in order to pay his debts owing to the excessive

rent.

8989. Did the tenant-right sell for anything? — It
sold for ten years' purchase — but it would have fetched
fifteen or twenty years had it not been for the rise of
rent.

8990. Is it near a town 1 — It is within four miles
of Londonderry.

8991. The O'CONOR Don.— How long before had
the rent been raised ? — The lease expired in 1866 — it
was a lease for lives, and had perhaps lasted for fifty
years.

8992. Then, at tlie expiration of fifty years, a rise
was made? — Yes.

8993. Mr. Shaw. — The improvements had been
made by the tenant ? — Every one of them.

8994. Is that the usual thing in that part of the
countrj', or do the landlords make improvements? —
No ; the tenants make all the improvements.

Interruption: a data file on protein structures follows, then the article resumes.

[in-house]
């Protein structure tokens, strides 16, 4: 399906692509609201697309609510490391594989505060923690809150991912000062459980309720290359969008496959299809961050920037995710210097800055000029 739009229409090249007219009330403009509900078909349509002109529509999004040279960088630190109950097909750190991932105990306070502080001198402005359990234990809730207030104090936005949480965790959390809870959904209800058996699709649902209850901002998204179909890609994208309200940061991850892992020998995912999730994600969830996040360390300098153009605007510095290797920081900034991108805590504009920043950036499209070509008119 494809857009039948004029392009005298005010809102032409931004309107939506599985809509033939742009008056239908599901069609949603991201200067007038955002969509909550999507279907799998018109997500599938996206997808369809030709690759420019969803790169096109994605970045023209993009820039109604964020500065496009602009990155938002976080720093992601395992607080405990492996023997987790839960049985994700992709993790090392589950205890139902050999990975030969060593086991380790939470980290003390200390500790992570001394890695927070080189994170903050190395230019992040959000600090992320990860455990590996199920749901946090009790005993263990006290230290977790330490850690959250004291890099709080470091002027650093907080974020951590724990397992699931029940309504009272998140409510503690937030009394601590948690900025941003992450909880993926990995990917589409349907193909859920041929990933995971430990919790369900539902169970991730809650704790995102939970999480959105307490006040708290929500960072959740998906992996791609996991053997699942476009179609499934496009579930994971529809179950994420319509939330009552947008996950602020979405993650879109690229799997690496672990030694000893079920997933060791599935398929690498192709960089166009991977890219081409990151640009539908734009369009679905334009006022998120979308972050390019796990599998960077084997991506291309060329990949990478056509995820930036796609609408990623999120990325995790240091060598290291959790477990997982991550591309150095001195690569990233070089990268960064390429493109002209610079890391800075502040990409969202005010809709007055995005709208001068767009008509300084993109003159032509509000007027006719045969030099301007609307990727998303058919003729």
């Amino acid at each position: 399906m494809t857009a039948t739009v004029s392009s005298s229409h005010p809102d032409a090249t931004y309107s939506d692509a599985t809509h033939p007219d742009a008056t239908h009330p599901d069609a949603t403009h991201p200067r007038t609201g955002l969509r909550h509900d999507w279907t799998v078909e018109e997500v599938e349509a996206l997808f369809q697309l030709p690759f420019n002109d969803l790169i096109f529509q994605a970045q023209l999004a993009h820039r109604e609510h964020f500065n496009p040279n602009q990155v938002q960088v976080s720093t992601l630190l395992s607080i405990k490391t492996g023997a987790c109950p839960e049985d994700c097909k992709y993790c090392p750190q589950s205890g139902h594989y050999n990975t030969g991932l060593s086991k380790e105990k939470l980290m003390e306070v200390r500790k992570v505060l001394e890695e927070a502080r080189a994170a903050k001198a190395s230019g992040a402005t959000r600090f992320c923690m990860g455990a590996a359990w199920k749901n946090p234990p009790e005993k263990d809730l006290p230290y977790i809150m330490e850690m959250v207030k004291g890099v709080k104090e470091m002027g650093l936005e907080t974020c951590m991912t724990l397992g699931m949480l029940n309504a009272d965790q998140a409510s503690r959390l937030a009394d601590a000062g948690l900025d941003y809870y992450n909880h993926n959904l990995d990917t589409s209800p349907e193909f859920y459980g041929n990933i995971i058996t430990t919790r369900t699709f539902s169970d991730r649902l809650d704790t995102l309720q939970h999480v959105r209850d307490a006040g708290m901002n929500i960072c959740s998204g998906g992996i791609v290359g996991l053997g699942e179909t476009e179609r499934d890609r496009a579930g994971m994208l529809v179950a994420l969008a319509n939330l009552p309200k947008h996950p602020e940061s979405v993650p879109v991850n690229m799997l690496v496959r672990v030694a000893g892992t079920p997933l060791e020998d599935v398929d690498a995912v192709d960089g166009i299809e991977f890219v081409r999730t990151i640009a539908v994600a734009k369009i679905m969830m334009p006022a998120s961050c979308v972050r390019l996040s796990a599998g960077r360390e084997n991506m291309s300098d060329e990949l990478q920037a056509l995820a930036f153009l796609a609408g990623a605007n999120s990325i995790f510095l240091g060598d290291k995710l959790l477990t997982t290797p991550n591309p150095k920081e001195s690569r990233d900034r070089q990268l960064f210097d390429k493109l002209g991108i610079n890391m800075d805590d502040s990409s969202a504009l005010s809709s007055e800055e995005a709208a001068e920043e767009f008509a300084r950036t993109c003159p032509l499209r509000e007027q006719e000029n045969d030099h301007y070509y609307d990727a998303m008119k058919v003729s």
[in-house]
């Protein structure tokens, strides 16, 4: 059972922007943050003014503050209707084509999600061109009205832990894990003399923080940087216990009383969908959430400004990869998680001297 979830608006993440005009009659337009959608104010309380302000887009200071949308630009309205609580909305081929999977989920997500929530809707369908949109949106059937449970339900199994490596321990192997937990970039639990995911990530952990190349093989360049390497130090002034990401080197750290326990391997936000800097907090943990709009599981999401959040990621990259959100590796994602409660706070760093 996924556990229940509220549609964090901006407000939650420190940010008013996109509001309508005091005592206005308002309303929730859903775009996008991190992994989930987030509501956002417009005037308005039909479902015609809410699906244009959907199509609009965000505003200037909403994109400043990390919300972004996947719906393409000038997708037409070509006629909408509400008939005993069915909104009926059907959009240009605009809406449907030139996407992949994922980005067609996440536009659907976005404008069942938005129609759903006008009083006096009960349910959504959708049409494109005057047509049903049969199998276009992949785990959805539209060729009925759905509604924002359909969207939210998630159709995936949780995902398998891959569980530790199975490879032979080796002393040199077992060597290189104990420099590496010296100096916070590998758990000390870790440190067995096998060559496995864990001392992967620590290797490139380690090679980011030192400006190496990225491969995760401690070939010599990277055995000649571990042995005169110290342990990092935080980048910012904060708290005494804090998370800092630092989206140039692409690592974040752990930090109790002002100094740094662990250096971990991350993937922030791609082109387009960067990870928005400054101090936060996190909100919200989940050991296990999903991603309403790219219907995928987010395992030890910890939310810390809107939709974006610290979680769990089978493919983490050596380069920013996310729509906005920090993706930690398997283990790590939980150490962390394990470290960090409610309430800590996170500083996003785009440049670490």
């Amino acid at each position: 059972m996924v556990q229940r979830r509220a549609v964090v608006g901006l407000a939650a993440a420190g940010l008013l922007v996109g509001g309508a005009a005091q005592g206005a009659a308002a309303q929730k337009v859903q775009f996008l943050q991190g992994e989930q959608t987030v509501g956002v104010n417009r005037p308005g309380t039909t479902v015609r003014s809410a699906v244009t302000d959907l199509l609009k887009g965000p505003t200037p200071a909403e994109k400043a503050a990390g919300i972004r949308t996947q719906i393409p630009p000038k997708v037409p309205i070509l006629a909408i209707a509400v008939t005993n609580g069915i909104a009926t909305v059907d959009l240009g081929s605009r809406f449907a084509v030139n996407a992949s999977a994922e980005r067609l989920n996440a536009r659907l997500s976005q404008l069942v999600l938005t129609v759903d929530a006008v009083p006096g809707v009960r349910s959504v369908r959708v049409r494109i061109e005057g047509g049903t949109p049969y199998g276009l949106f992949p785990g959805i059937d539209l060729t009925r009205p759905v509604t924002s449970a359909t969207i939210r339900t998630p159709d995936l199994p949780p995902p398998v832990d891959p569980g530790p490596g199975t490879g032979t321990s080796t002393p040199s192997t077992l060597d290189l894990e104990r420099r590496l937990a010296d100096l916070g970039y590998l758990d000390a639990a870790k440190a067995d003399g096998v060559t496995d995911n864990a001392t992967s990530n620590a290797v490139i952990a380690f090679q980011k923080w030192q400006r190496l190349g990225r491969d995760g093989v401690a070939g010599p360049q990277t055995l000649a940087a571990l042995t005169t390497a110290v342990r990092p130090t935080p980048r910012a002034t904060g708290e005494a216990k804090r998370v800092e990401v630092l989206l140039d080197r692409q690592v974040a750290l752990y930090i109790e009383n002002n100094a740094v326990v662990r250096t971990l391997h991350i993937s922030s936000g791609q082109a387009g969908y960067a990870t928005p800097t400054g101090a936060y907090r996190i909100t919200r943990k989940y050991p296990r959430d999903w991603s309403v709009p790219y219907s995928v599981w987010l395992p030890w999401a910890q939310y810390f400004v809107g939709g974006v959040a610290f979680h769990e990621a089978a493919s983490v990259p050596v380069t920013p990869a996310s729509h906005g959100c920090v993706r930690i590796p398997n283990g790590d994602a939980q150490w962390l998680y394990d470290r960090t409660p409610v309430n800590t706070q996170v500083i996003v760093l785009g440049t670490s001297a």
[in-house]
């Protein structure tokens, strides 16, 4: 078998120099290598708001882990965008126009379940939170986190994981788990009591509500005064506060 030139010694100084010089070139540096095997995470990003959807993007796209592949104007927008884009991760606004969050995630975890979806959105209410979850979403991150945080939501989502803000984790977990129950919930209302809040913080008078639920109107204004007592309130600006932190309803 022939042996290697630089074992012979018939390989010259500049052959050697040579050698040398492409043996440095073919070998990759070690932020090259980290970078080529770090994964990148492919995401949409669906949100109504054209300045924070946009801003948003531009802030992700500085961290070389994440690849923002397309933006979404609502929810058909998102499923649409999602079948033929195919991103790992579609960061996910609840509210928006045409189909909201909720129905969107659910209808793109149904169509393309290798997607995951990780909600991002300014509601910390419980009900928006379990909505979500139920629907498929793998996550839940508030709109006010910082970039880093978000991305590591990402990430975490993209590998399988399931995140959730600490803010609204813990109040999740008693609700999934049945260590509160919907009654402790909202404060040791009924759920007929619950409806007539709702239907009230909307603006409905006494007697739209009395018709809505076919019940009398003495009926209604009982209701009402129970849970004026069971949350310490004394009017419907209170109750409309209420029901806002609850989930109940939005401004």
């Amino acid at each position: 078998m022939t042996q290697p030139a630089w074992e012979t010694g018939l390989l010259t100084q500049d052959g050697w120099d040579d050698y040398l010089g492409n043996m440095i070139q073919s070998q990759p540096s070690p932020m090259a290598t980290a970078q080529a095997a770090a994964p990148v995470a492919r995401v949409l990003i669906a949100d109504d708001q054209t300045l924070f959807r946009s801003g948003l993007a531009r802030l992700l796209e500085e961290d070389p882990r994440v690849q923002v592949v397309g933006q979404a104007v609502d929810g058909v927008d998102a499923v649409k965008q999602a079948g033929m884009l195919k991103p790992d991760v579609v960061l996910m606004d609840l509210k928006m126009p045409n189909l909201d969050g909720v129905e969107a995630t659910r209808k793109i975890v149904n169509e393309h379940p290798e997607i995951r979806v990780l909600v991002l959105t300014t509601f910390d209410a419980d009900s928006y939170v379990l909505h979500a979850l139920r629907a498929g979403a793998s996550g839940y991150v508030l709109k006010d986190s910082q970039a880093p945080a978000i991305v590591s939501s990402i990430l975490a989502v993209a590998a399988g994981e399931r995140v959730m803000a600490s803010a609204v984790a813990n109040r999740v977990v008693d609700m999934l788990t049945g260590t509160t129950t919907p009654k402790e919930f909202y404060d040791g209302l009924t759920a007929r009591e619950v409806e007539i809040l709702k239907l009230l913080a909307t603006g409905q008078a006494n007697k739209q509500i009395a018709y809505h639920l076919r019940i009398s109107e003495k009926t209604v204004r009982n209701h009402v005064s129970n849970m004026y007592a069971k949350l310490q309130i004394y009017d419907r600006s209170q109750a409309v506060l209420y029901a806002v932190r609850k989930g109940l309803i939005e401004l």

8995. The O'Conor Don.— Who is the landlord?—
The present landlord is Colonel Lyle.

8996. Mr. Shaw. — Is there tenant-right on his
estate ? — Yes ; but the tenant-right is being destroyed
by the raising of rent.

8997. Is that a general complaint in your district
— the raising of rents ? — Yes ; and that the increase
is excessive. The rents are more than the valuation.
If a tenant imi^roves his farm, his rent will be raised,
and his tenant-right is swamped by the rise of rent.

8998. Chairman. — In the Land Act there is this
description of townparks : —

" Any holding ordinarily termed ' townparks' adjoining
or near to any city or town, which shall bear an increased
value as accommodation land over and above the ordinary
letting value of land occupied as a farm."

Therefore if it is occupied as a farm it does not come
under the definition of townpark. Has there been
any case before the Land Court on the subject? — No j
not from our district.

8999. Were you aware that that is the definition of